dark dark woods is a beautiful collection of songs, heavy in emotional contemplation, and skillfully recorded to introduce fans to a stronger and more mature husband&wife. From songs about loneliness, finding and embracing love, and questioning life, to finding oneself, enjoying life, and memories of what used to be, dark dark woods is the album the band has always been writing, they just finally put the words on paper.
See the full HipsterSpinster review of dark dark woods here.
Listen to the album here.
Redbird – Grow Good Things
There were quite a few darker albums that came out in Bloomington this year, but if you really want to know what sadness and heartache felt like in 2009, Redbird had it covered. Redbird is a Bloomington rock trio fronted by Michael Bushman (formerly of The Alarmists (Calm Down.)) and after nearly a year of performing solo and with the band, Grow Good Things was released, an emotional rollercoaster of sorrow, loneliness, and depression. But don’t get yourself too down, there is a really cute song called “Roly Poly”, and a beautiful, quiet short ballad “From Where I Lay” to bring smiles.
Grow Good Things is a really strong debut album from a band that still has so much to give. I can’t wait for the next Redbird album.
Listen to the album here.
Regina Spektor – Far
I have been a fan of Regina Spektor for years now, and I will always tell you that I love her earlier, more raw, less studio produced recordings way better than her current. Nothing beats Spektor’s voice and a piano, simple, pure, and wholesomely lovely. This is why I often prefer albums Songs, 11:11, or the set of burned bootleg songs I got from a friend who had Limewire my first year of college. Soviet Kitsch was decent, but Begin to Hope was a bit disappointing and overproduced. Then came 2009’s Far, and my faith in top-studio Regina Spektor was restored.
From the moment I heard the first single “Eet”, I was deeply attracted to the new album and new sound of Spektor. Much more piano, less electronic keyboard sounds, and more beautifully simple songs about anything and everything. Yet the songs also went deeper and hit harder than songs on previous albums, bringing me back to the storytelling songs I fell in love with such as “Reading Time with Pickle” and “Daniel Cowman”. Far features imaginative tracks like “Machine”, “Laughing With”, and “Human of the Year”. My favorite “Dance Anthem of the 80s” reminds me of the fun, party Spektor seen in Soviet Kitsch. I wanted to be skeptical of this album, but it really is a lovely add to the collection of Regina Spektor fans everywhere.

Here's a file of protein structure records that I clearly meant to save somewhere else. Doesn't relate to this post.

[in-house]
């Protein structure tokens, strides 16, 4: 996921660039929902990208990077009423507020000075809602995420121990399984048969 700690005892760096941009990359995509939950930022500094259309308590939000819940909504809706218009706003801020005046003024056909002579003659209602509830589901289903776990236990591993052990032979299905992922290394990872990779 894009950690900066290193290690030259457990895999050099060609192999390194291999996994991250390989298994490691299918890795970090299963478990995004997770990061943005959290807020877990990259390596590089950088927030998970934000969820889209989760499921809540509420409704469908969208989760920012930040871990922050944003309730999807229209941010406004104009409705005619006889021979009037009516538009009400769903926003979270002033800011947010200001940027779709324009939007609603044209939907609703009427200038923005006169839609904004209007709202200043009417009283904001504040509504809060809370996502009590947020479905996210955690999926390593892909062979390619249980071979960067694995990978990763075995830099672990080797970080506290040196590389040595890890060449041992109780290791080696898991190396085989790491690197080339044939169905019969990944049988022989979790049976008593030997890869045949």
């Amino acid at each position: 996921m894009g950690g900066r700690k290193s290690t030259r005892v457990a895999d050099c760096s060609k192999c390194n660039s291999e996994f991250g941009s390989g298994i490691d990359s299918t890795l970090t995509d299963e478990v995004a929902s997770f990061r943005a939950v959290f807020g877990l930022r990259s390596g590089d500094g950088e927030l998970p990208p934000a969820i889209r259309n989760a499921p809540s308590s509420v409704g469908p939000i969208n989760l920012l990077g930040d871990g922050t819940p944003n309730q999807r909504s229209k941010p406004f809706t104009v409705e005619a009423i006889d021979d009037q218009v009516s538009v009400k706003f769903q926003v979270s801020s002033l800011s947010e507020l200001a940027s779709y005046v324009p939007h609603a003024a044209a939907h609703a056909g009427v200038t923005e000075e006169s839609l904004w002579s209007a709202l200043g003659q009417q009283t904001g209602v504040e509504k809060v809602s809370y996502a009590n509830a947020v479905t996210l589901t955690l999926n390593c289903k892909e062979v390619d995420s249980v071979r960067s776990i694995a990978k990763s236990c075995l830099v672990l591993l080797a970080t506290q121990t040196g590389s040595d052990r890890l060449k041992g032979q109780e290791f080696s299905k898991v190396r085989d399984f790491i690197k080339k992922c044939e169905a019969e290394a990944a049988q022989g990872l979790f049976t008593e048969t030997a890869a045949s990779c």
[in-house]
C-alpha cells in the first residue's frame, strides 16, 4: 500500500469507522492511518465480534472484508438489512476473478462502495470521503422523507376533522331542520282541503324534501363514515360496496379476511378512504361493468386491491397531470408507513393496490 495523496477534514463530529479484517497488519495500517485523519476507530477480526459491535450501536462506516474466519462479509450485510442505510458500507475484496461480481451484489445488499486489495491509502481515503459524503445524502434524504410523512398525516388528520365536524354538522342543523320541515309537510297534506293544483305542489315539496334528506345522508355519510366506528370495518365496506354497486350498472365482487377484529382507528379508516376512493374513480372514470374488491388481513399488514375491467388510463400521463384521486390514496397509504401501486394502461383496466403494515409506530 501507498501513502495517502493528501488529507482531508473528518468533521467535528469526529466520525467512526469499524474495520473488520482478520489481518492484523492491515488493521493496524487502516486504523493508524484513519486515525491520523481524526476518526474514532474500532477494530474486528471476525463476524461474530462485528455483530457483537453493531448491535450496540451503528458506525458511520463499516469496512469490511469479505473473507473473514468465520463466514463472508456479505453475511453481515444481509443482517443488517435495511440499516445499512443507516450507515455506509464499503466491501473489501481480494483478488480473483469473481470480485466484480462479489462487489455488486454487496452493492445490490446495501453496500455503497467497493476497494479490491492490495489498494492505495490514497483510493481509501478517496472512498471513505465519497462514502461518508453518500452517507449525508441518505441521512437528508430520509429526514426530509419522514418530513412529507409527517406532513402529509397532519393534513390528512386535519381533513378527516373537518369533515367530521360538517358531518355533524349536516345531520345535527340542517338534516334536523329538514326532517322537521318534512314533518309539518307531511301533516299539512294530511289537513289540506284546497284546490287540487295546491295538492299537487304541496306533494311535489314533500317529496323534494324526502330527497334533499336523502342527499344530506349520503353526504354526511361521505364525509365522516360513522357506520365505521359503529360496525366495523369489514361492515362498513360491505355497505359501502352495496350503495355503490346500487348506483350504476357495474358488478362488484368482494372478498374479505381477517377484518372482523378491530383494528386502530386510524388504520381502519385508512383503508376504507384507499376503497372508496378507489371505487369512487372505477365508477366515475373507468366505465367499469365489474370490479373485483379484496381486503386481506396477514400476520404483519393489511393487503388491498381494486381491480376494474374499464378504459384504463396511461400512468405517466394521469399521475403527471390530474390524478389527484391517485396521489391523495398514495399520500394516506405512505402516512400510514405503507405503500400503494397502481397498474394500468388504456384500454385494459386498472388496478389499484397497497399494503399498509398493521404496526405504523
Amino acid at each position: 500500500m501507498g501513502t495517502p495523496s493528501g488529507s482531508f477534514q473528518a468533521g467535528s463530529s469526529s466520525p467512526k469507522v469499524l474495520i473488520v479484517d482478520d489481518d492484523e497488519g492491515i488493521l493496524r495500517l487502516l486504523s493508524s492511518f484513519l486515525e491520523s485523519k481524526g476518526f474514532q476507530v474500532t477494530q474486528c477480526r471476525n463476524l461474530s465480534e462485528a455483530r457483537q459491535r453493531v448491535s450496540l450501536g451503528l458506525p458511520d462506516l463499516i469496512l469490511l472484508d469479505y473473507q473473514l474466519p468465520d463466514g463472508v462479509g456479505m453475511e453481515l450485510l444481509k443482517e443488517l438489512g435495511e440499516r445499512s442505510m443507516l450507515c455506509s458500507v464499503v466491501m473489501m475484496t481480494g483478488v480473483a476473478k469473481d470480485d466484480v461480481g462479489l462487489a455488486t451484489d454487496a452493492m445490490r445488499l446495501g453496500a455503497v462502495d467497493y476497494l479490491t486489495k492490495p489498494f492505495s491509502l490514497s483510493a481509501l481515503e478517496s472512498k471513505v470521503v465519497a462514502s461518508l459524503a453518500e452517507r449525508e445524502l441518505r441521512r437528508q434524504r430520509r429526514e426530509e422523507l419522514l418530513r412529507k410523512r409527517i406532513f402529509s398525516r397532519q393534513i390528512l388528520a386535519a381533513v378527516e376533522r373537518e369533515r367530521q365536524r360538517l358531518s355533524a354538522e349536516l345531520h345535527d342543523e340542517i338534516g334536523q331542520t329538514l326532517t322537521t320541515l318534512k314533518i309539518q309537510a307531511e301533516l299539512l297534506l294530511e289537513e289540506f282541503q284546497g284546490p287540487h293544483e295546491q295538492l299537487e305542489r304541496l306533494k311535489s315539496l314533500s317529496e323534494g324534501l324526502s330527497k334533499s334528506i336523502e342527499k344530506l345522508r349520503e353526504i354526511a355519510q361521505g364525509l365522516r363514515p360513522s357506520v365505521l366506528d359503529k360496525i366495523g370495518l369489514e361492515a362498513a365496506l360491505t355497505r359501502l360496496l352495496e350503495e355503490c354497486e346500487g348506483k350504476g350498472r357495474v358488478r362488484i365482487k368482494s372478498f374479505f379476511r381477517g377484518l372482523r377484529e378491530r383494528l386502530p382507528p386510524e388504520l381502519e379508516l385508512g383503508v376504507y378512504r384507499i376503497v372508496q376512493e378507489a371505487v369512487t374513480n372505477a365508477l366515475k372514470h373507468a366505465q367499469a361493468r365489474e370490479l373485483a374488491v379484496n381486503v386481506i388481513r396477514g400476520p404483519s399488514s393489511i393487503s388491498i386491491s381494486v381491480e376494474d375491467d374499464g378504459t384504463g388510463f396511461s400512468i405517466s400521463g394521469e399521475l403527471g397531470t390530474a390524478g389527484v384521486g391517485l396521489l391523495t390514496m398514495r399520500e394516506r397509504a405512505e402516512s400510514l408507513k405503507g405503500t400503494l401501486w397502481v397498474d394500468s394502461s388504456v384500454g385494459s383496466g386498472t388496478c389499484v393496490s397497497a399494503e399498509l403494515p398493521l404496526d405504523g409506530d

bon iver – Blood Bank
One of the biggest albums of early 2009, Bon Iver triumphed charts with the January release of Blood Bank on Jagjaguwar. The four-song EP dug deep into the souls of hipsters all over with captivating lyrics and the grippingly beautiful voice of Justin Vernon. With a year heavy in touring, it’s only deserving that Bon Iver is taking time off…sort of. (Volcano Choir anyone?)
Lily Allen – It’s Not Me, It’s You
Oh, Lily Allen. The girl who shook us all with her debut “Alright, Still”, with a daringly-charming attitude, and songs about life in the fastlane, ditching jerks in clubs, and her little brother’s drug addiction. Well, she’s grown up, a bit, since the last album, and is still discussing questionable relationships and club life. However, this time around there’s a little less “me against the world”, a tad more in your face honesty, and a lot more maturity and heart.
It’s Not Me, It’s You is more of a discussion album than a bash album, bringing up topics like religion, self-reflection, cultural views, and of course, love. Some statements are loud, such as “F*** You” and “Everyone’s At It”, while others like “The Fear” and “Who’d Have Known?” take a softer and more subtle approach. It seems Allen is looking inward for answers in this album, and opening more personally in her songwriting. Overall, it’s a strong follow-up that focuses more on perspective and curiosity, instead of pointing fingers.
Spirit Spine – Spirit Spine
Here’s an artist I am officially announcing as the Bloomington Newcomer of the Year. How many college freshmen do you meet who are selected for a local compilation album in their first semester, and have put out an album, performed their first concert ever, and been the talk of the town, blogs, and iTunes all before the end of the second? The debut self-titled album Spirit Spine was a peak into a talented and creative young musician, looking for a thriving environment like Bloomington to take a chance on his music. And for the most part, the response was overwhelmingly powerful. Spirit Spine is a great album of electronic pop full of color, movement, and fun.
Lady Gaga – The Fame Monster, Volcano Choir – Unmap, Alexander the Great – Faces Change, Grizzly Bear – Veckatimest, FeSo – ManiFeso, All the Day Holiday – The Things We’ve Grown to Love